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  tall Alocasia 'Calidora' with a "pseudotrunk"
From: leu242 at yahoo.com (Eric Schmidt) on 2008.06.23 at 13:30:29(17924)
I knew the tubers on some Alocasia would grow above
ground and form a "pseudotrunk" but didn't know they
could get this big. This is Alocasia 'Calidora' and it
is about 7ft tall with about 5ft of "trunk"



From: ju-bo at msn.com (ju-bo at msn.com) on 2008.06.24 at 15:09:02(17946)
> Date: Mon, 23 Jun 2008 13:30:29 -0700
> From: leu242 at yahoo.com
> To: aroid-l at gizmoworks.com
> Subject: [Aroid-l] tall Alocasia 'Calidora' with a "pseudotrunk"

Dear Eric,

Yes, some Alocasias do grow tall. I THINK that on this list, and only just recently, Pete Boyce was describing how, in the wild, the falling leaves keep up with the vertical growth of an Alocasia rhizome/''trunk'', and that many Alocasias eventually die when potted because the grow too tall and there is no humus being deposited around the rhizomes for them to send new roots into. I THINK he also said that many species sort of ''fall over'' naturally and grow horizontally along the ground. He said to try growing them in a pot about 1/2 full of medium, and adding old leaves around their rhizomes as they became taller.
We find the same thing/problem with Neotropical Xanthosoma sps., the equiv. to the Asian Alocasias.

Good Growing,


From: leu242 at yahoo.com (Eric Schmidt) on 2008.06.25 at 06:06:00(17955)
Thats interesting! I know sometimes Xanthosoma
sagitiifolium starts to grow upright and usually falls
over. Alocasia 'Calidora' is probably the strongest
one we have grown and the one in the photo is the
tallest any of got. Alocasia 'Portora' grows up but
either falls over or declines, and the top dies off.
Same with Alocasia portei. Now I know why they


From: lbmkjm at yahoo.com (brian lee) on 2008.06.25 at 10:25:35(17961)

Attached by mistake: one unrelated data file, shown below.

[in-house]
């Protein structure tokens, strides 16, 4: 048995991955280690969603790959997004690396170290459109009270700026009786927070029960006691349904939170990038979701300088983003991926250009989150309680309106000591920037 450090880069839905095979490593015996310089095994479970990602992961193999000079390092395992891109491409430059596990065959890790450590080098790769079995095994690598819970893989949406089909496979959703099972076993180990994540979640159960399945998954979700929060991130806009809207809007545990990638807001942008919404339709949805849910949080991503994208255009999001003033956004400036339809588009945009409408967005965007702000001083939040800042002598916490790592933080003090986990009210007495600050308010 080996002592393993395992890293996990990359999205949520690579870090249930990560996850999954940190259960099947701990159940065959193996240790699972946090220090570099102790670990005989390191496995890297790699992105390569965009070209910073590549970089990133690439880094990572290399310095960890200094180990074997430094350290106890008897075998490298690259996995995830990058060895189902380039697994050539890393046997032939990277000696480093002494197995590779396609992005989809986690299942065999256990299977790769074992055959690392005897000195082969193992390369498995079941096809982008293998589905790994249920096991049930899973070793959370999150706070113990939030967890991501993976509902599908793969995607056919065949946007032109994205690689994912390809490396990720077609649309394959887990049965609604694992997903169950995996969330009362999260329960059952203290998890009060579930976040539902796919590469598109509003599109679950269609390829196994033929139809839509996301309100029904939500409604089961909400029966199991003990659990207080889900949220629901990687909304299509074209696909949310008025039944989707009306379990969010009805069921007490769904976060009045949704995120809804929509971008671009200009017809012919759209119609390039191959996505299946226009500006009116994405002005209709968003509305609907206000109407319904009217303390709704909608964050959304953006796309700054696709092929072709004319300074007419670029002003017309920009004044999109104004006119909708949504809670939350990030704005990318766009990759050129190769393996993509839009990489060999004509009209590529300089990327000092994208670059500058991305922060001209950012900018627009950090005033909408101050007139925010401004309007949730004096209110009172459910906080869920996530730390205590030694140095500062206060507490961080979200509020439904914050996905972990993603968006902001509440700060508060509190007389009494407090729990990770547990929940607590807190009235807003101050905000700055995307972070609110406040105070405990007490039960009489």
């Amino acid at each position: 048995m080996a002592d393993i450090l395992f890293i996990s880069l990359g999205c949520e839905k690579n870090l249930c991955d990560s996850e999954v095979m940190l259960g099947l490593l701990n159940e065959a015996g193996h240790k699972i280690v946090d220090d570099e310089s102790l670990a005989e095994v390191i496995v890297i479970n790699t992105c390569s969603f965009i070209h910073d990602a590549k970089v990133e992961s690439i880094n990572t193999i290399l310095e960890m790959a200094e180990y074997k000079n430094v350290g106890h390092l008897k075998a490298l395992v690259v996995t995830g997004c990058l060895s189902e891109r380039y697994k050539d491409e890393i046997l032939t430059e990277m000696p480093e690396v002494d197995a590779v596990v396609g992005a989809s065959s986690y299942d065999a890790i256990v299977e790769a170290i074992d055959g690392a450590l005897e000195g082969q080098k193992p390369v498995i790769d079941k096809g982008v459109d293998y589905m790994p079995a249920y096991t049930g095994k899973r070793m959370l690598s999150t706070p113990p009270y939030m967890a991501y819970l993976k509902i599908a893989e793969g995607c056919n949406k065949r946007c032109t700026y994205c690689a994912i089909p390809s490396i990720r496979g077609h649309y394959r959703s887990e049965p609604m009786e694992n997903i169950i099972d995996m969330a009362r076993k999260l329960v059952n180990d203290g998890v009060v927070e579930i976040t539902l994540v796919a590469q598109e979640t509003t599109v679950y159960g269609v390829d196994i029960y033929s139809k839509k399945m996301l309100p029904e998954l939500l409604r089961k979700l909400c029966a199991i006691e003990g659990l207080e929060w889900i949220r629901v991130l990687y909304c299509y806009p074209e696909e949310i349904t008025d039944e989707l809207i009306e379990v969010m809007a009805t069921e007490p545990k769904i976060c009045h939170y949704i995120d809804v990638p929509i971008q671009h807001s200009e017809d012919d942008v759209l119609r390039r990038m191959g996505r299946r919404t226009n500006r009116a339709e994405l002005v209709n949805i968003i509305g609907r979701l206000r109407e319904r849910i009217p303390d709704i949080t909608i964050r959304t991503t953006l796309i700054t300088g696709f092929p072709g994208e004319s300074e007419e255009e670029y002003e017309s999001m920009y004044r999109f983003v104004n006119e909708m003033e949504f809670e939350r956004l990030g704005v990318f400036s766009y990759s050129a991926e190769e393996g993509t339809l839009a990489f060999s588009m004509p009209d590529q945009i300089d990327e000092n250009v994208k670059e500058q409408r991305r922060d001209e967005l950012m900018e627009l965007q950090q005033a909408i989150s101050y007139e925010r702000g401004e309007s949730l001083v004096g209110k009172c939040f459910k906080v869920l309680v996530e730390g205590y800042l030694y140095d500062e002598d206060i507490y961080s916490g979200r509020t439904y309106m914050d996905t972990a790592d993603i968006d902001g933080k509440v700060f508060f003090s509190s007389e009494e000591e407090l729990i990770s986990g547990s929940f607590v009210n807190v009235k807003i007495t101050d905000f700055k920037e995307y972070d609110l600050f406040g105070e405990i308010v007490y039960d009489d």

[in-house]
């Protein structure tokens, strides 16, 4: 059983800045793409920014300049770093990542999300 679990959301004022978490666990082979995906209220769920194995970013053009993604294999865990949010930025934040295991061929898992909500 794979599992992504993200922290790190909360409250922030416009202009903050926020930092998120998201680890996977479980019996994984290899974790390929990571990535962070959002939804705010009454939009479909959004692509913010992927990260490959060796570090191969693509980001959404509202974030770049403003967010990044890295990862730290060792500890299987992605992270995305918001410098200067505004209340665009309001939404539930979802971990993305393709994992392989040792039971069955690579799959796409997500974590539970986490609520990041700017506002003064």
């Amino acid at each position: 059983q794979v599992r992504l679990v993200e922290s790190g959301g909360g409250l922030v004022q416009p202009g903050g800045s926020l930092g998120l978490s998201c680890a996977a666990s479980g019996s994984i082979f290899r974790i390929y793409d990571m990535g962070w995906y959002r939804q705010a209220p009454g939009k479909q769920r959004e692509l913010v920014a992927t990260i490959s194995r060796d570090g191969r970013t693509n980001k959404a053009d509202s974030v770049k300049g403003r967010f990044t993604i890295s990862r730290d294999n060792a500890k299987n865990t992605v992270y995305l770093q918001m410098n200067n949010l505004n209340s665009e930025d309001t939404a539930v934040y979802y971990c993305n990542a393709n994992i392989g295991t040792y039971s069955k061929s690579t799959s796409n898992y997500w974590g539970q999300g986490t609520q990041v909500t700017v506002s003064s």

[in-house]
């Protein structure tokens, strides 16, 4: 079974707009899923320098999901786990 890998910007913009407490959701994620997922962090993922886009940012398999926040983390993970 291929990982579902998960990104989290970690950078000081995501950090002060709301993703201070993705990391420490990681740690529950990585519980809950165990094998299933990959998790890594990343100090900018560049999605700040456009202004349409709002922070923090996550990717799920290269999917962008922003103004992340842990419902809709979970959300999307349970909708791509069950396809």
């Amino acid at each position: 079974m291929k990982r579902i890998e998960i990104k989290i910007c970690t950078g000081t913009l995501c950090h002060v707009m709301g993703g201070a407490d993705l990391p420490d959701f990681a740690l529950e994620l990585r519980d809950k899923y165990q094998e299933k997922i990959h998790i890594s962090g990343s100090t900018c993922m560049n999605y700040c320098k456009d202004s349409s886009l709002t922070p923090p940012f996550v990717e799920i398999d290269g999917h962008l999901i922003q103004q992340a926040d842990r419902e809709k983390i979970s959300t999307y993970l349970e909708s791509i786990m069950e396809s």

Dear Eric and Julius,


I have noticed the same thing in Hawaii...but, I did not know why these things got so large and then declined...I assumed it was part of their natural history...not so much a horticultural issue. Although we also have nematodes and that loomed in my mind.

Add Alocasia'Sarian', to the large pseudotrunk Alocasia that get large and fall over and decline. I will mound leaf litter on my other plants and see how that works.

Thanks Julius for great advice...again.



From: botanist at malesiana.com (Peter Boyce) on 2008.06.25 at 14:19:16(17966)
A couple of small additions. Why is this structure being called a
pseudotrunk (derivided from pseudostem); this is a true stem (or 'trunk').
The 'pseudo' implies that the aerial 'stem' is formed from closely clasping
petiole bases and that the growth point (meristem) is buried away at ground
or below ground level (as in Dracunculus, Helicodicerous, many Arisaema,
etc.) that is not what happens when Alocasia and Xanthosoma begin to produce
erect stems long enough to become leaf-less.

Another snippet is that there is a new Alocasia from SW Thailand which
produces an erect and never decumbent trunk to 2 or more metres, very slim,
almost leafless except for a terminal tuft of 1 m petioles with lamina ca. 2
x 1 m


From: gcyao at mydestiny.net (George Yao) on 2008.06.26 at 02:32:48(17976)


I encountered this tall A. macrorrhizos 2 years ago in habitat.

George Yao

From: lbmkjm at yahoo.com (brian lee) on 2008.06.26 at 03:47:56(17978)
Dear Pete,


You are correct...I took the term and ran with it. It certainly is not an herbaceous banana stem we are talking about. Thank you for pointing this out.

The new Alocasia sounds very strange...was it from an area newly or rarely botanized? It is amazing that such a large plant has not been recognized earlier. Is it an understory plant or is it found in an open habitat? I have a difficult time visualizing this thing...regarding the almost leafless, terminal tuft...the petioles and lamina are large...how many leaves are in the tuft?



From: gcyao at mydestiny.net (George Yao) on 2008.06.27 at 17:10:09(17990)

Julius and Eric,

Some of the A. macrorrhizos I encountered in habitat 2 years ago were
fallen while others were still upright. They were on a slope up a
hill. The area was quite wet, being along a water run-off. I think
the fallen ones lost their foothold, maybe after a flashflood, as
shown in the first attached picture. Some of the fallen ones grew to
be quite big after their fall. The 2nd attached picture shows a clump
of trunks wedged together at the bottom, thus supporting each other
and staying upright.

George Yao

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